Farrah Fawcett's Cancer Has Returned
"She was completely devastated at first," says her close friend Craig Nevius, who produced the Chasing Farrah reality show. "And then, as is her way – as was the case the last time – she became much stronger and started dealing with it, and she's beginning to make a plan."
Fawcett got the news after a routine three-month checkup in which doctors discovered a malignant polyp, smaller than a pea, says Nevius.
She was still weighing her treatment options when the National Enquirer reported the cancer's return.
"She didn't have a chance to tell some of her family yet," says Nevius. "It is now clear that the tabloids are as invasive and malignant as cancer."
Nevius says Fawcett has been in good health and is "not feeling the effects" of the recurrence. She has not settled on a treatment option, he says, but is considering having a small metalic "seed" placed in the area that will emit radiation.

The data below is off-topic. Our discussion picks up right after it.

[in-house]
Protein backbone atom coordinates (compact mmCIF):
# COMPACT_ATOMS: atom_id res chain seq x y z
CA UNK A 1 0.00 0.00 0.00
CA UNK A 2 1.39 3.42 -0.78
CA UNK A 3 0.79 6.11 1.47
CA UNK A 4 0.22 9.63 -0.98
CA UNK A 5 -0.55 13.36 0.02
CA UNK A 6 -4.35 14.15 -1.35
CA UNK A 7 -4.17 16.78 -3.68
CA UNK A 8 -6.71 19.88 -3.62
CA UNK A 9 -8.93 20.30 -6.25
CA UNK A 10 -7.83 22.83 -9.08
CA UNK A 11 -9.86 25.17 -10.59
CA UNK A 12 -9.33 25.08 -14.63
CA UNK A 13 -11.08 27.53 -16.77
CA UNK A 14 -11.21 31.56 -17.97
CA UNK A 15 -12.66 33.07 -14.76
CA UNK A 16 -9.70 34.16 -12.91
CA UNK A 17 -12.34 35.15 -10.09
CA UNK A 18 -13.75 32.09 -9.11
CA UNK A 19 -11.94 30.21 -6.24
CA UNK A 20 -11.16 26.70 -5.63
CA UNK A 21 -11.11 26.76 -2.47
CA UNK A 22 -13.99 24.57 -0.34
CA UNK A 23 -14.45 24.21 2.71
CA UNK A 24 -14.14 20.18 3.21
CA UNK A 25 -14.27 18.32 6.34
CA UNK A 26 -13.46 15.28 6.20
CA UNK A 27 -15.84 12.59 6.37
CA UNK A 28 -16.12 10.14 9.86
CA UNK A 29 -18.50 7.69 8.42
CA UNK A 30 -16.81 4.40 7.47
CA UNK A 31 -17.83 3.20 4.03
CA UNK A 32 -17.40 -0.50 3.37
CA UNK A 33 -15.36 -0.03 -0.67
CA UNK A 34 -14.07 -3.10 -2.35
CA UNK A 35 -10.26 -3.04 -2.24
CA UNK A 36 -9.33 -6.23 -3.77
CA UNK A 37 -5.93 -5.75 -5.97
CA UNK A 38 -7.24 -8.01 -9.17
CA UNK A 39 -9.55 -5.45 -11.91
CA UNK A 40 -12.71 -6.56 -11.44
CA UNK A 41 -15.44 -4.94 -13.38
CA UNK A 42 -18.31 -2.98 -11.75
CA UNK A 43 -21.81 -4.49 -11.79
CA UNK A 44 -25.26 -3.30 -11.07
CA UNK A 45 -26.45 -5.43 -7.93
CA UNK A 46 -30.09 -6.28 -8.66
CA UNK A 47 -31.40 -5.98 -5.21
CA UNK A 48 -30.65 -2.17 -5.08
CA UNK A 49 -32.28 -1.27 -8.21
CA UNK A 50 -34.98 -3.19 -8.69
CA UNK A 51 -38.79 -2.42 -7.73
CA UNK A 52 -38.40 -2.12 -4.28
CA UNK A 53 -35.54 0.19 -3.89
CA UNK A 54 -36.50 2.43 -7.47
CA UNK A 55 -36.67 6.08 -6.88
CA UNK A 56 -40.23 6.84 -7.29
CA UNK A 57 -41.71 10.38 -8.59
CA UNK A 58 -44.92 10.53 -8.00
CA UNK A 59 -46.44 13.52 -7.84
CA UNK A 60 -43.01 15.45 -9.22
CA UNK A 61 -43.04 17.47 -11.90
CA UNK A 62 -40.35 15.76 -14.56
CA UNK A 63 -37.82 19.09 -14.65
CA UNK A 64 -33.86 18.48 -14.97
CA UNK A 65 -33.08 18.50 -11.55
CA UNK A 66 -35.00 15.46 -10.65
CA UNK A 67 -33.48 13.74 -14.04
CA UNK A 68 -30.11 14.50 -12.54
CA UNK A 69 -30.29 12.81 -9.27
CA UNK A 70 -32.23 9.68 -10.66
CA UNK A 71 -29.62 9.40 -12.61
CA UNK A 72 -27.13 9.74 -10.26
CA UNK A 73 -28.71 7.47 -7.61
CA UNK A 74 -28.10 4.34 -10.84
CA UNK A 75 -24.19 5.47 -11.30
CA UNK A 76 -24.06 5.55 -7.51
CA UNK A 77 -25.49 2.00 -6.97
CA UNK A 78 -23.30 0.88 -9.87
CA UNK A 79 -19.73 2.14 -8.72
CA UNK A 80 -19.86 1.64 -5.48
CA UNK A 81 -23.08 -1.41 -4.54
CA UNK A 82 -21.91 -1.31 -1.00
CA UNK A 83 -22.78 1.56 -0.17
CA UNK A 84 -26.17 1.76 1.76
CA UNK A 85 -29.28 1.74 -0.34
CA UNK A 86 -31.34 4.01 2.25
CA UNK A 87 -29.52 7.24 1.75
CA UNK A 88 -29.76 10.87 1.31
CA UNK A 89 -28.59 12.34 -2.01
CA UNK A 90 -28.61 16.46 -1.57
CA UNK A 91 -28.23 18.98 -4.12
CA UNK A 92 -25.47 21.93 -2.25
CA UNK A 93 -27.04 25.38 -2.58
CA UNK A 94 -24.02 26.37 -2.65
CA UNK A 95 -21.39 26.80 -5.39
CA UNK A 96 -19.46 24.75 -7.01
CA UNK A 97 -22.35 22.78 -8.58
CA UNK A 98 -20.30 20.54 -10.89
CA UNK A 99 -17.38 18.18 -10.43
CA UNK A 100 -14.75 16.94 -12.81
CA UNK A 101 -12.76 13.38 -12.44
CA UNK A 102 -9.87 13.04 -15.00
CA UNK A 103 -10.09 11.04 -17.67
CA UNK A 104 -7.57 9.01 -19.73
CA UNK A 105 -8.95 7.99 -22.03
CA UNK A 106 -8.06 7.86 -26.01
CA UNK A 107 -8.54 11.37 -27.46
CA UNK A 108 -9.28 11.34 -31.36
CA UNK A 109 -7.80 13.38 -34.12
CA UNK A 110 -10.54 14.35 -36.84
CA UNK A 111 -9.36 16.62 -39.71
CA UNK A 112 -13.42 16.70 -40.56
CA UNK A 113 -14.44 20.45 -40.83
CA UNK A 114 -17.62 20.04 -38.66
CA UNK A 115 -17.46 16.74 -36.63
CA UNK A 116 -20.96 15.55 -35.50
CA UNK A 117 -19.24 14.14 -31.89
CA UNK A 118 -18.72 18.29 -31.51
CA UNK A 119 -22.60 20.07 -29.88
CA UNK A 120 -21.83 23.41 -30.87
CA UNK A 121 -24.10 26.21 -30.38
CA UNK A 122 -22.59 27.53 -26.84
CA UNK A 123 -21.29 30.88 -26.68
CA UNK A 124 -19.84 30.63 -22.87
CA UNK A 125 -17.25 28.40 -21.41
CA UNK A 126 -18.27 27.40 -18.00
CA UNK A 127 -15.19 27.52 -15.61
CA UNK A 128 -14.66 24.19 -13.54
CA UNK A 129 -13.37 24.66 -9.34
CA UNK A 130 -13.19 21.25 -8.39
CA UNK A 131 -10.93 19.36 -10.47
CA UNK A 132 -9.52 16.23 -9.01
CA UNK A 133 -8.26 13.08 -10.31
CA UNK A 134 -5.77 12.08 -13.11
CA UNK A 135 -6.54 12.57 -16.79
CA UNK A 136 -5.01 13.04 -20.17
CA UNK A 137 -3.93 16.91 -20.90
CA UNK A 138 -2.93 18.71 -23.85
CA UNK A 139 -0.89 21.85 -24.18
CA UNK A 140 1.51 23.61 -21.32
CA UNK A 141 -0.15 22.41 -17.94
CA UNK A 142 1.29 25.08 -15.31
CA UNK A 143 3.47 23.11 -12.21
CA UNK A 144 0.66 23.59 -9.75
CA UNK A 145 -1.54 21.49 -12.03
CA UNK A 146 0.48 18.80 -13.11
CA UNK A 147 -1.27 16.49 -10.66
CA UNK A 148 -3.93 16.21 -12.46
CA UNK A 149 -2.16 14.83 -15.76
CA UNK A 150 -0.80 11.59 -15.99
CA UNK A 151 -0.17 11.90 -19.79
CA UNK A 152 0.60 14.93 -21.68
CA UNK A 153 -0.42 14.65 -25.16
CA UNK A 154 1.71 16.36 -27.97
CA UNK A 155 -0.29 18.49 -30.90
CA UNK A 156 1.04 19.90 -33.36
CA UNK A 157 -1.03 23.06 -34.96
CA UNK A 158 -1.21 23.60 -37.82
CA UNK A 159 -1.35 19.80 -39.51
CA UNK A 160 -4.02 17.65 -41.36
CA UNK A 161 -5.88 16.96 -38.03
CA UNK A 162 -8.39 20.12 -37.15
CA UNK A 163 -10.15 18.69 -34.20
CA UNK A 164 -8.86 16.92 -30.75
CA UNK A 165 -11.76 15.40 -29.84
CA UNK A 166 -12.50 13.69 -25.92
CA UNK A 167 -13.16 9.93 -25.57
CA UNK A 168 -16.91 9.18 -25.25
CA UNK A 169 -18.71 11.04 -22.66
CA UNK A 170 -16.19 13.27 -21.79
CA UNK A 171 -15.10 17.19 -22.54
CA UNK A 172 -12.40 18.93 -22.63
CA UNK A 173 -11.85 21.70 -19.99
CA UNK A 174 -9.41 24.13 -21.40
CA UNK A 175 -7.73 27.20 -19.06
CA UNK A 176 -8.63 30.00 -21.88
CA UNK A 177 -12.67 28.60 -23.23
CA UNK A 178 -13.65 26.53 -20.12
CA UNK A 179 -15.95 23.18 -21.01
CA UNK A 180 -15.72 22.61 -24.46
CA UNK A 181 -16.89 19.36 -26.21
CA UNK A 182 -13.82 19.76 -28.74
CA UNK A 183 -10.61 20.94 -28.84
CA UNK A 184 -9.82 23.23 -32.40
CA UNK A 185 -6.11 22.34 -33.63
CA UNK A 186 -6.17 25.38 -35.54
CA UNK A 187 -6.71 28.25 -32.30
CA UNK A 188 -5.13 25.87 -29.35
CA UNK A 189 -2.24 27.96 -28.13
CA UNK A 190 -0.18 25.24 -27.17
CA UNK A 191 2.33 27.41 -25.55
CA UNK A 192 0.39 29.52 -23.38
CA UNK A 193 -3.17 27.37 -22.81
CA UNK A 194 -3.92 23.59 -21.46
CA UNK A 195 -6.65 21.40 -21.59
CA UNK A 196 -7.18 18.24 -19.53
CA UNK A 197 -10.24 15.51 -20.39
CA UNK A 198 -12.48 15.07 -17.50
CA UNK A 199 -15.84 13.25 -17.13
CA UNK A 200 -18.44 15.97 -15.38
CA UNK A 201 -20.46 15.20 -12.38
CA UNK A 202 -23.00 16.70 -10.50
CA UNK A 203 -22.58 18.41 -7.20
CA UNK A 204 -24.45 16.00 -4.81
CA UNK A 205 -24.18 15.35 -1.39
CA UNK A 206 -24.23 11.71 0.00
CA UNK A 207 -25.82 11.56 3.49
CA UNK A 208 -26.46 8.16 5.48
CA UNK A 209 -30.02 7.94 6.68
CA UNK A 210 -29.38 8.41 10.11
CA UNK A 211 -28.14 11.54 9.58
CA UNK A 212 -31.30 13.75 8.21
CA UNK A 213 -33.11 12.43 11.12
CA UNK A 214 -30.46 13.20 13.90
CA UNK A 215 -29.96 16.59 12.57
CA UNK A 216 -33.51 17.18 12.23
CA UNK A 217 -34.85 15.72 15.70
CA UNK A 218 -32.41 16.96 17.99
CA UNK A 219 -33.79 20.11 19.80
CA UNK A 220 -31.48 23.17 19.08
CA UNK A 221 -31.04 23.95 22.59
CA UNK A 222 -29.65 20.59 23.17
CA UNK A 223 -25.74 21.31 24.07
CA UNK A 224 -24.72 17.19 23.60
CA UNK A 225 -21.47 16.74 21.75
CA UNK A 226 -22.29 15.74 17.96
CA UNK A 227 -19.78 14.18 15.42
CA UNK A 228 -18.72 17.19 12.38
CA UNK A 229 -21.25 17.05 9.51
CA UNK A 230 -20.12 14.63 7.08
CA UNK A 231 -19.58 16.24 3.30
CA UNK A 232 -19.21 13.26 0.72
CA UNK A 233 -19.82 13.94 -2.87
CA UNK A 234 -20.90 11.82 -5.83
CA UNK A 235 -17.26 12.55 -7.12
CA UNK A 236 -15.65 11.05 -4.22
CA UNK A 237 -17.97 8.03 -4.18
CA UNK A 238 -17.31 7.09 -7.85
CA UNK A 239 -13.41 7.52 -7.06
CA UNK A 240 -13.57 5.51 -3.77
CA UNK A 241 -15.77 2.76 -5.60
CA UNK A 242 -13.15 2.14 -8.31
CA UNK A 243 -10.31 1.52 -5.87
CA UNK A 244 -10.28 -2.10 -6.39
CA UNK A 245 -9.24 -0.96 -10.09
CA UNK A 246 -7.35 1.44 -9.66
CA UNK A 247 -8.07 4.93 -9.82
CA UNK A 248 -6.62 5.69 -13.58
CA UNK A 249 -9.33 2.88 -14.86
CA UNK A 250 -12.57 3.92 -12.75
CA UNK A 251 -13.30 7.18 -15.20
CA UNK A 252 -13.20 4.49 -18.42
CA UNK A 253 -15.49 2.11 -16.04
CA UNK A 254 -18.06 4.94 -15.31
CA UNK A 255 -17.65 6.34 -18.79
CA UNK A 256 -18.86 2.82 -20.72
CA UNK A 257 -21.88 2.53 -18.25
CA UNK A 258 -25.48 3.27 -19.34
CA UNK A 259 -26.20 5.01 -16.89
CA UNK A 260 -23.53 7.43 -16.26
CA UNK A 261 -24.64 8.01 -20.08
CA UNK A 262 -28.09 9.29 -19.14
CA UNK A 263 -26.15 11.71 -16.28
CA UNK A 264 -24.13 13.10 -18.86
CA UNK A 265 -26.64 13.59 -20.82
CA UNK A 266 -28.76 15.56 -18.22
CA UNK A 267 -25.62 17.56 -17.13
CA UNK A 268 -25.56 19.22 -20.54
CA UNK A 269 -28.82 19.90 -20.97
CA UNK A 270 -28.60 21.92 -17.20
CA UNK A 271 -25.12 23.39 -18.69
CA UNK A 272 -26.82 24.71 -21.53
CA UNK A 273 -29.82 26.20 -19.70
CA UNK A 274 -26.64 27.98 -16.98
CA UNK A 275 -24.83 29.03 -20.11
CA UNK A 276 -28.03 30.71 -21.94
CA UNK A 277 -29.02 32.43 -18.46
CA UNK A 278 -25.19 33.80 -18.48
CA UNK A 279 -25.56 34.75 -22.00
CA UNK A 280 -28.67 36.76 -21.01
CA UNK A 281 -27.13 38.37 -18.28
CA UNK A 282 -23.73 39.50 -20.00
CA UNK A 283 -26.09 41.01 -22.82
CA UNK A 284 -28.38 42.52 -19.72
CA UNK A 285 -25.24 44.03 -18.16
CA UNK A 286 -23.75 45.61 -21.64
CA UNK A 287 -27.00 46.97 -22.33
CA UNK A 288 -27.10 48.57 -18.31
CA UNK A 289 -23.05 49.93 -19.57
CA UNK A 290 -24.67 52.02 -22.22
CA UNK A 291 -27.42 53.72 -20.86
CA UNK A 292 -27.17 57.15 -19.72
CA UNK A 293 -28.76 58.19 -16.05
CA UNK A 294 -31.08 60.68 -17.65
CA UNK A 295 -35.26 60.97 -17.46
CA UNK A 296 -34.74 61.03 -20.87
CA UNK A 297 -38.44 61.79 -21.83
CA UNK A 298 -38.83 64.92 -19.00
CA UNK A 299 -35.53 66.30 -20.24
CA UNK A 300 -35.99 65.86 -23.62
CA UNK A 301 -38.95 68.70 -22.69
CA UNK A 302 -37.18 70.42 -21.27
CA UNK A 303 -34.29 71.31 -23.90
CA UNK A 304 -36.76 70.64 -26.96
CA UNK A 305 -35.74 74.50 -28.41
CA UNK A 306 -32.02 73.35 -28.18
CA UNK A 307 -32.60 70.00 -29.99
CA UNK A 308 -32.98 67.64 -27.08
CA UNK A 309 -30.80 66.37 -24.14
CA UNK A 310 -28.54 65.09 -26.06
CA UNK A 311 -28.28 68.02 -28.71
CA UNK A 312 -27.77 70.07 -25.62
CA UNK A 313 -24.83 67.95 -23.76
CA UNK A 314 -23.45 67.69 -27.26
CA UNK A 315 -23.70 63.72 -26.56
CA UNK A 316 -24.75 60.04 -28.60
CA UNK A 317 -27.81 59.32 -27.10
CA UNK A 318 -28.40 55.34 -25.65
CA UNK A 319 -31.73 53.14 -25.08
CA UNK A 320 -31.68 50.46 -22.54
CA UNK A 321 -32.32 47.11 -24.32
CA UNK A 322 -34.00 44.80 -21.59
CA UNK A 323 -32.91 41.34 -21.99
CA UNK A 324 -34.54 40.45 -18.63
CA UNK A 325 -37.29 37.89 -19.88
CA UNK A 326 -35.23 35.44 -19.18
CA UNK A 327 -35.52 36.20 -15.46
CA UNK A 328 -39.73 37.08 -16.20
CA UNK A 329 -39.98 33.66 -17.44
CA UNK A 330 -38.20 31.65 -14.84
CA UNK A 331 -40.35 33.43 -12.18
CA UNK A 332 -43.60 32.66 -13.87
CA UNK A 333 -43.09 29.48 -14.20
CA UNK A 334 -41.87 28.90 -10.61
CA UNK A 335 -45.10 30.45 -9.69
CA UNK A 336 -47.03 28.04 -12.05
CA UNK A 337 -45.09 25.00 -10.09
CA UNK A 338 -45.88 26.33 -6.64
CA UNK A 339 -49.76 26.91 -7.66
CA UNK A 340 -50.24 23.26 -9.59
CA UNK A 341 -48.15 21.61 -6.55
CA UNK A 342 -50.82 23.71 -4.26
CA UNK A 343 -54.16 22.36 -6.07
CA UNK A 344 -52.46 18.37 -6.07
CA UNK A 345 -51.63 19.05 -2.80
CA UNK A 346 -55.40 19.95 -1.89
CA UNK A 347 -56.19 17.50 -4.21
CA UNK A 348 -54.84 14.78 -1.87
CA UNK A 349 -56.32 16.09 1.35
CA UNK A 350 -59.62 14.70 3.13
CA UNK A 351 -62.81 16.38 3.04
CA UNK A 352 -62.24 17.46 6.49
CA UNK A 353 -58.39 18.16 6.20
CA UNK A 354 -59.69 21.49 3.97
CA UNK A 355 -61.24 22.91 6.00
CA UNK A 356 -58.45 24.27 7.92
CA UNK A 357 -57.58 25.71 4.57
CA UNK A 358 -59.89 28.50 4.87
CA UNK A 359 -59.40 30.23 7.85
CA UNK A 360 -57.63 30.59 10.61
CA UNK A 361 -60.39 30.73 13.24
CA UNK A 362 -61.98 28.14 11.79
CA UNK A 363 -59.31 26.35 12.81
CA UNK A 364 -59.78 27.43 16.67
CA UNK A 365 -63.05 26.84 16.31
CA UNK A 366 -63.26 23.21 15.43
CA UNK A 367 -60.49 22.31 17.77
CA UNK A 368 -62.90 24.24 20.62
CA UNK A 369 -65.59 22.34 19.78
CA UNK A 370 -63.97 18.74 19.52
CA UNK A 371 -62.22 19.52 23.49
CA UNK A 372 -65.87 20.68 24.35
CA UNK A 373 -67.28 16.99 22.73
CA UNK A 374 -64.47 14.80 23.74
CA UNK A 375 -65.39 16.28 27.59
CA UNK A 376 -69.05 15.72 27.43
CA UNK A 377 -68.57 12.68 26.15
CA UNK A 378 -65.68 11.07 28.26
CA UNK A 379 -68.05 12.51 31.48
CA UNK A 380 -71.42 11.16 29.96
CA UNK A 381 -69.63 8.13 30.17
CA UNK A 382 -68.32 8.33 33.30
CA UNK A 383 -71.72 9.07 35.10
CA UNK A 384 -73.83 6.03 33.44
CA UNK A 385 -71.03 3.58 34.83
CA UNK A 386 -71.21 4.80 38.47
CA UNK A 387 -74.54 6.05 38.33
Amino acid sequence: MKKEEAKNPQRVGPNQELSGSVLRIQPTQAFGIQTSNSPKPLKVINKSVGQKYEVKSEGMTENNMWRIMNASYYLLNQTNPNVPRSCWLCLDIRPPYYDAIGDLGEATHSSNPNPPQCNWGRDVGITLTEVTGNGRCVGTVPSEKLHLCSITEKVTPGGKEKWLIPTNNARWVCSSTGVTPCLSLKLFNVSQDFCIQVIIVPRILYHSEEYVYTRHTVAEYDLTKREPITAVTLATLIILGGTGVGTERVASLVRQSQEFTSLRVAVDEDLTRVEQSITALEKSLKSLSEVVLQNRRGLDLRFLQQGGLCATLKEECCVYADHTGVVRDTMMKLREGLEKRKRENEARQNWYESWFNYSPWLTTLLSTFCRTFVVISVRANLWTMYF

Diagnosed with anal cancer in September 2006, the actress, who starred as Jill Munroe in the '70s hit Charlie's Angels, had been declared cancer free by her doctors on Feb. 2, her 60th birthday, after having undergone chemotherapy and radiation.
When she first revealed her condition in October 2006, Fawcett said in a statement, "I am resolutely strong and I am determined to bite the bullet and fight the fight while going through the next six weeks of cutting-edge, state-of-the-art treatment. I should be able to return to my life as it was before at the end of my treatment."
Fawcett, who's served as a celebrity spokesperson for the American Cancer Society, had an older sister, Diane, who died of lung cancer in 1998. Her longtime companion, Ryan O'Neal, also successfully battled leukemia after being diagnosed with the disease in 2001.
Fawcett and O'Neal have a 22-year-old son, Redmond. Though the former couple ended their tumultuous 17-year relationship in 1997, O'Neal has been a steadfast presence at Fawcett's side since her diagnosis.